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March 29, 2015

L. John Bost
L. John Bost

Previous - That's Not In The Bible? Part3.

In this article we will continue the discussion of things that, perhaps surprisingly, are not found in the Bible(See Parts1, 2, and 3).
Priests, Bishops, Cardinals, dioceses, and popes. To clarify, priests and bishops are found in the Bible (See Part I). However, neither term is found in the Bible in the sense in which they are commonly used today. Further, there is no mention in the Bible of Cardinals, dioceses, or popes!
Oxford Dictionaries defines priest, "An ordained minister of the Catholic, Orthodox, or Anglican Church having the authority to perform certain rites and administer certain sacraments." Webster gives the following definition of priest: "One authorized to perform the sacred rites of a religion especially as a mediatory agent between humans and God; specifically: an Anglican, Eastern Orthodox, or Roman Catholic clergyman ranking below a bishop and above a deacon." Neither of these definitions fits the Biblical definition of a priest in the Lord's church!
Peter writes, "Ye also, as lively stones, are built up a spiritual house, an holy priesthood , to offer up spiritual sacrifices, acceptable to God by Jesus Christ" (1 Peter 2:5). Here Peter says that the church as a whole is a "holy priesthood!" He calls us a "royal priesthood" in 1 Peter 2:9 (See also Revelation 1:6 and 5:10). Paul, at length, writes that Jesus is our High Priest. As priests, we offer up "spiritual sacrifices" (1 Peter 2:5), and our bodies as "living sacrifices" (Romans 12:1). The Levitical Priesthood was an important office in the Jewish worship to God. However, the New Testament knows no concept of a special priesthood as a part of a clergy as it is commonly understood.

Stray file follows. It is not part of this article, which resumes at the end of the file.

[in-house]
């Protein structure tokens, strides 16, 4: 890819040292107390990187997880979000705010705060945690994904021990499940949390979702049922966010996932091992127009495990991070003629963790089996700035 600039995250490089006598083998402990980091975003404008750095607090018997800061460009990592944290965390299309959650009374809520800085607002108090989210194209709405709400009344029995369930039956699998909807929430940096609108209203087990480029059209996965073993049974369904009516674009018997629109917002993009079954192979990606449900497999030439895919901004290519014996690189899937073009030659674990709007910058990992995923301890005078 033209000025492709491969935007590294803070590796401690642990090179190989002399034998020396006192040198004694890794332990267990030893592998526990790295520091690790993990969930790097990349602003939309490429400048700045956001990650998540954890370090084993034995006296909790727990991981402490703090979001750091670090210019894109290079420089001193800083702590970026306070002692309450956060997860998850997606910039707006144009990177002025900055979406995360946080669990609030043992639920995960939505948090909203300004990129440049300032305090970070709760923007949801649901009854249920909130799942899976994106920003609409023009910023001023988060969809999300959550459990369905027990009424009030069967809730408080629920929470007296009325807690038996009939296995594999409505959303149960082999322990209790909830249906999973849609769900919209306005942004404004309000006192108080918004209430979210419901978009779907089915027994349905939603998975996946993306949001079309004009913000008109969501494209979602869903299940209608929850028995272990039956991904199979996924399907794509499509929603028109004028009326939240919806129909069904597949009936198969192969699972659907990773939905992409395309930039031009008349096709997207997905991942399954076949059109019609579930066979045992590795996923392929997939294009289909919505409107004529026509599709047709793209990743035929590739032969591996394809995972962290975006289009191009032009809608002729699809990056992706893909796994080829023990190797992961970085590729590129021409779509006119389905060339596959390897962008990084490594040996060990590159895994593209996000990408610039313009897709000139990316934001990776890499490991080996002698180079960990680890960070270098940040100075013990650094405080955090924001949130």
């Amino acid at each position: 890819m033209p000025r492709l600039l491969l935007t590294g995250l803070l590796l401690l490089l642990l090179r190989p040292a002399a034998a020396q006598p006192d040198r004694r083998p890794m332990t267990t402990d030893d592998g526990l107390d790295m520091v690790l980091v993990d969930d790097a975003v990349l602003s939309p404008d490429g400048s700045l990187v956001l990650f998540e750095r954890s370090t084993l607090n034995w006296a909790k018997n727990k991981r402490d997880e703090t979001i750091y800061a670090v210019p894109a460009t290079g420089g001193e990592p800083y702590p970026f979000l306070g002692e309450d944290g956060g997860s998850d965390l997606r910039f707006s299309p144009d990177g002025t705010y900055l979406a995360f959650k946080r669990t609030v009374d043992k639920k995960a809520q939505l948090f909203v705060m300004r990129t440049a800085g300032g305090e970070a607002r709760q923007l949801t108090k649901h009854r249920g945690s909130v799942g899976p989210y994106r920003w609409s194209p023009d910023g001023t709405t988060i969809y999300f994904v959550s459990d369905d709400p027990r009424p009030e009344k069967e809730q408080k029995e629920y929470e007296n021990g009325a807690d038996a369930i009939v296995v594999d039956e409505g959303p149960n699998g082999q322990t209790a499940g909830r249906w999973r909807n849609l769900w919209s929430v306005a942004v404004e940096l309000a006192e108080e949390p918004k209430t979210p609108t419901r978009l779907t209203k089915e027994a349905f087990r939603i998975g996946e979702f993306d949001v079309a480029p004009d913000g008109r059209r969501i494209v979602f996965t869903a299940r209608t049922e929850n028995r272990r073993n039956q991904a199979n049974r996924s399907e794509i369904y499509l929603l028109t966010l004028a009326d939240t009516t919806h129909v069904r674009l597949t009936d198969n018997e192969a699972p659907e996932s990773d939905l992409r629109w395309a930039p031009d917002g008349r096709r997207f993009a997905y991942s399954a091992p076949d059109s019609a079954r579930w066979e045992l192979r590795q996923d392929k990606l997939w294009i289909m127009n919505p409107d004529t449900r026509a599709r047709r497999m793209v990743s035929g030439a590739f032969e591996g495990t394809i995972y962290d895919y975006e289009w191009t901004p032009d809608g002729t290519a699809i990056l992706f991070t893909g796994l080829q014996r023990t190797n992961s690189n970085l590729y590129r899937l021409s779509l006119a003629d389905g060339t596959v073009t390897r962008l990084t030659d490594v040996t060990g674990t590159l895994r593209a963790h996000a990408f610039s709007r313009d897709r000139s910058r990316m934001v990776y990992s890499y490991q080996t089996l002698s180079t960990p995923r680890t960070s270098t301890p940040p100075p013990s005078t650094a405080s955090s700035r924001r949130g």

Oxford Dictionaries defines Bishop, "A senior member of the Christian clergy, typically in charge of a diocese and empowered to confer holy orders." However, as we have already seen (Part I), in the New Testament, Bishops (also referred to as "elders," and "pastors"), were ordained in "every church" (Acts 14:23). The concept of the clergy and dioceses overseen by Bishops is not a Biblical concept.
Webster defines cardinal, "A priest of the Roman Catholic Church who ranks immediately below the Pope." This concept is found nowhere in the Bible. In fact, according to the Online Etymology Dictionary, the term was not used until the Twelfth Century!
Perhaps the most well-known of the leaders of the churches among those who profess Christianity is the pope. Oxford Dictionaries defines pope, "The bishop of Rome as head of the Roman Catholic Church." This, too, is a concept not found in the Bible. First, there is no Biblical concept of ranking bishops. Second, Jesus says, "And call no man your father upon the earth: for one is your Father, which is in heaven" (Matthew 23:15). According to Online Etymology Dictionary, the word is from "Old English papa (9c.), from Church Latin papa "bishop, pope" (in classical Latin, "tutor"), from Greek papas "patriarch, bishop," originally "father." So the word original meant, "father," and eventually came to mean "pope." To refer to anyone as "father" (in a religious sense), would be to violate the Lord's commandments, and New Testament precedent. In the same etymology entry, The term, pope, was "Applied to bishops of Asia Minor and taken as a title by the Bishop of Alexandria c.250. In Western Church, applied especially to the Bishop of Rome since the time of Leo the Great (440-461)..." So, the Roman church hierarchy and ecclesiastical system is not found in the Bible, but came about centuries after it was written.
Unfortunately, these are not nearly all of the words and terms that are in common use but not in the Bible. Next we will summarize what we have learned so far, and add some concluding remarks. Then we will move on to other vital topics from God's word.

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